Congress has been discussing the housing rescue bill since 2007, but a quickly crafted plan to shore up Fannie Mae and Freddie Mac over the weekend is causing this closely watched legislation to stall yet again.

The U.S. Senate approved its version of the housing rescue package last week, moving it back to the House to iron out the conflicts between the two groups. Many expected the strong expansion of government support for the two government-sponsored enterprises (GSEs), including an expanded line of credit at Treasury, authority for the Treasury to buy stock in Fannie and Freddie, and a commitment by the Federal Reserve Bank of New York to lend money if needed, would be swiftly incorporated into the housing bill.

But Republicans rebelled against the measure.

Democrats soon responded. “I was surprised to receive a letter from you today – dated yesterday – asking for an indefinite delay in enacting legislation that is not only important for the economy, and especially the housing sector of it, but also contains several very high priority items for the Bush administration,” Rep. Barney Frank (D-Mass.) wrote in an open letter to Rep. Spencer Bachus (R-Ala.) released late Tuesday. Among those “high-priority items” are the Treasury’s contingency plans for Fannie and Freddie and the “modernization” of the Federal Housing Authority, which includes raising the FHA loan limits. 

The political wrangling comes at a terrible time for the housing industry. Builders’ confidence in the housing market fell to an all-time low of 16 in July, indicating just how dire they think things have become.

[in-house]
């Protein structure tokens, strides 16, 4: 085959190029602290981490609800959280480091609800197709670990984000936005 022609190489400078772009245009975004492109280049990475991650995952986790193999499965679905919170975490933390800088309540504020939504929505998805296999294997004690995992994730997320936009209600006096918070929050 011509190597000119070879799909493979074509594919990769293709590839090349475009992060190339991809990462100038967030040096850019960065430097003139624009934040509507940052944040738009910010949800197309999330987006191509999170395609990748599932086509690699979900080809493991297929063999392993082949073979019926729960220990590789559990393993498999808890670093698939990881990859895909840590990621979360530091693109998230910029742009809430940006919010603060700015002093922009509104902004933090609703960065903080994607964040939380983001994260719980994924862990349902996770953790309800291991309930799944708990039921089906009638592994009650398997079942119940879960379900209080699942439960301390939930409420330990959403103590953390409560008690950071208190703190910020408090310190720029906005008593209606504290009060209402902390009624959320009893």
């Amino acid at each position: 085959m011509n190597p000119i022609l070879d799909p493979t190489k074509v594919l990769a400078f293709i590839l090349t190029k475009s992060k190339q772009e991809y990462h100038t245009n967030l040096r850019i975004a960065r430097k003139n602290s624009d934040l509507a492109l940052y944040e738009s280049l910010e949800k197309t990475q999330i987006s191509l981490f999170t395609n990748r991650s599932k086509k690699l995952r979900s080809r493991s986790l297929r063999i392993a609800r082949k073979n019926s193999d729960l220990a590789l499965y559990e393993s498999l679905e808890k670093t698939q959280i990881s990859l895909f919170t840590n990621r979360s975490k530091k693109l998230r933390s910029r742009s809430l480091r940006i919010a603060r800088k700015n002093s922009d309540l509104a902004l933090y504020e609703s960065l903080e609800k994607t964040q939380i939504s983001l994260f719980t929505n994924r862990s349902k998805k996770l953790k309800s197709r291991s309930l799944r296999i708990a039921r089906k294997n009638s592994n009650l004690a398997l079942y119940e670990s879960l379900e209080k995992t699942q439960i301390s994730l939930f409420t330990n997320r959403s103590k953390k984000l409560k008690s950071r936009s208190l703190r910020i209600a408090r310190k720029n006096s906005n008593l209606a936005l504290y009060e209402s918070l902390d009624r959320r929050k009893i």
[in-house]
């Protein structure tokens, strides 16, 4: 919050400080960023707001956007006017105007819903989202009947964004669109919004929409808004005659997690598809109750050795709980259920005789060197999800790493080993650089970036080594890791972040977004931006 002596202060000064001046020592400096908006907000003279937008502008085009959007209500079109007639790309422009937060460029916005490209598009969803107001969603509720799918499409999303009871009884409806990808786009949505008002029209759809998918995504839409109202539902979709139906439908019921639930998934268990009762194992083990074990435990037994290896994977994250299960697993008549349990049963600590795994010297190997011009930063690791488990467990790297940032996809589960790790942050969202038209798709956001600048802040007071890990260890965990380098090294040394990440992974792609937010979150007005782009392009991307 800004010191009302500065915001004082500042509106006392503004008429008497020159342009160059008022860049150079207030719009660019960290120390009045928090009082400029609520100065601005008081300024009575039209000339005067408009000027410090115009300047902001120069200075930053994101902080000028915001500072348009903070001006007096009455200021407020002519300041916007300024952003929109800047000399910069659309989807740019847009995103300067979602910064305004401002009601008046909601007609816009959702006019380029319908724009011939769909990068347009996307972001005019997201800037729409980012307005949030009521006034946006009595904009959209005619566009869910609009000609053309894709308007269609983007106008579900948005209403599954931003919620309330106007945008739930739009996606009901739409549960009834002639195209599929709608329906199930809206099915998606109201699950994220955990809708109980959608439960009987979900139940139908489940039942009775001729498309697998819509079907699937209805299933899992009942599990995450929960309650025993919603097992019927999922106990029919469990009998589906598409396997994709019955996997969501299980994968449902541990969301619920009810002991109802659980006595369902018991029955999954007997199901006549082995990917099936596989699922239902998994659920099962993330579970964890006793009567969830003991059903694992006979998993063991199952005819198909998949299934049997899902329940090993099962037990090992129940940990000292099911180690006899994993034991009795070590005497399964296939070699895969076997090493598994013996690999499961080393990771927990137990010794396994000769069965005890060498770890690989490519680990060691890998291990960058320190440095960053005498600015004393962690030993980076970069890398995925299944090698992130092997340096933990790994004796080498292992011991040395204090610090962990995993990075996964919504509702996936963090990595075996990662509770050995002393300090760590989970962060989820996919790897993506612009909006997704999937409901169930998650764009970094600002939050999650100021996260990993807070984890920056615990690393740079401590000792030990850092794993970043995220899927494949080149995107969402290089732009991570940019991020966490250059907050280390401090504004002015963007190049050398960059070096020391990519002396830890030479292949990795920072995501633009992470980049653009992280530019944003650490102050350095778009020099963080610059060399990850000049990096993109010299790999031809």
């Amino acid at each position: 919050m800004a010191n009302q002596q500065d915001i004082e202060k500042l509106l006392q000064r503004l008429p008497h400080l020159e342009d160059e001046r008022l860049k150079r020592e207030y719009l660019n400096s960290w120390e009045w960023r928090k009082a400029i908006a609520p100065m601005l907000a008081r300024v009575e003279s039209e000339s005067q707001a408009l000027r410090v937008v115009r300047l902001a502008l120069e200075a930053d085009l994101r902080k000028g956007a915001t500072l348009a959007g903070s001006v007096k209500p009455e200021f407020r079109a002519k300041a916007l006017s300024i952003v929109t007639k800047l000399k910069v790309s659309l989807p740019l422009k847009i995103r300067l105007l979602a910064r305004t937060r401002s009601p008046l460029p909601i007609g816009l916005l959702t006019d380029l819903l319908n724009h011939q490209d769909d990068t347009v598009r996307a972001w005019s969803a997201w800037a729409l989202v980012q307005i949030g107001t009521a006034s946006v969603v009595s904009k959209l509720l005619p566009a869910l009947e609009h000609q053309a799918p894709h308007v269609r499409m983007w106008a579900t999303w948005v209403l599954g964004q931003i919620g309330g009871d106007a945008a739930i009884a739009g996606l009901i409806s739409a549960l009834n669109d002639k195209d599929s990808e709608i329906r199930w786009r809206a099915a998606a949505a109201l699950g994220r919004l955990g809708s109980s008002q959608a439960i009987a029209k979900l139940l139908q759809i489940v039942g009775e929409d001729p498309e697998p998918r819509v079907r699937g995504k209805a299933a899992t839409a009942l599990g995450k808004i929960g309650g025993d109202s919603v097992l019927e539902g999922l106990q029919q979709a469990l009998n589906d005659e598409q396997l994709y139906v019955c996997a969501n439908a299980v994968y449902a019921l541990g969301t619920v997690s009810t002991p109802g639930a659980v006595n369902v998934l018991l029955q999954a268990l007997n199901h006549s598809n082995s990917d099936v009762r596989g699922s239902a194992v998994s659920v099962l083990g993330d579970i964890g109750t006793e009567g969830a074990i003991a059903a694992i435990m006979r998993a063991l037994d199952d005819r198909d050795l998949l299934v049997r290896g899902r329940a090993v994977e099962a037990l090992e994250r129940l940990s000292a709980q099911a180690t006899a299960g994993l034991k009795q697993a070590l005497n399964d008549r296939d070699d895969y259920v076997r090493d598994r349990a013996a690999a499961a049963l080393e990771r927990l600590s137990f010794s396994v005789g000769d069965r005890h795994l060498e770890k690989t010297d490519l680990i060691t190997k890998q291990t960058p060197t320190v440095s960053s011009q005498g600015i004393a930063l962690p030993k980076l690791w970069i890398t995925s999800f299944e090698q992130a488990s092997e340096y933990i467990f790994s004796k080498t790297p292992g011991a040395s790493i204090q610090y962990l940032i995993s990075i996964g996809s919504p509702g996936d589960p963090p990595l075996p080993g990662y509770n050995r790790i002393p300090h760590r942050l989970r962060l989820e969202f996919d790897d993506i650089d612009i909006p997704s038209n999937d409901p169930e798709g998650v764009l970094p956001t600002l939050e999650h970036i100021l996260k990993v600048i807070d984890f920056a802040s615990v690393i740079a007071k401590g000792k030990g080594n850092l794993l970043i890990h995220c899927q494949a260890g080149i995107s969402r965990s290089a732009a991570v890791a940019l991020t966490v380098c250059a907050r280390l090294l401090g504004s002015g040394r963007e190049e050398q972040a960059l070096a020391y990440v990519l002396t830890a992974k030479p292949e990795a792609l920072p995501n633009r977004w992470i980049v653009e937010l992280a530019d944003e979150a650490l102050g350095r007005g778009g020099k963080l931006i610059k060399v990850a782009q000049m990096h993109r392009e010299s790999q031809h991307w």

Meanwhile, major mortgage finance firms Fannie and Freddie are being pushed and pulled in opposite directions by investors, regulators, politicians, and more. Just four months ago, the markets rejoiced at the lowering of capital requirements for Fannie and Freddie, which allowed the two firms to inject more capital into the foundering housing market.

Last week, though, worries about the companies’ solvency in an even deeper housing crisis caused their stocks to plummet and government officials to respond with pledges of support to calm the markets—only to have a group of Congressional Republicans protest the plan.

Even real estate experts admit they are confused by the current situation—and what will happen next. “I am just befuddled,” says Richard Green, director of the Lusk Center for Real Estate at the University of Southern California. “Where this panic came from is just a complete mystery to me.”

Green, who specializes in real estate finance and urban economics, says Fannie and Freddie are being unreasonably punished by the markets for the subprime meltdown. According to the most recent monthly volume statements from the GSEs, he says, foreclosure rates on Fannie and Freddie loans range between less than one percent and 1.2 percent. In contrast, subprime mortgages are seeing foreclosure rates of 15 percent and up. When it comes to the relative risk profiles of the two categories of mortgage lenders and their practices, “we’re not even talking about remotely the same thing,” he says.

Alison Rice is senior editor, online, at BUILDER magazine.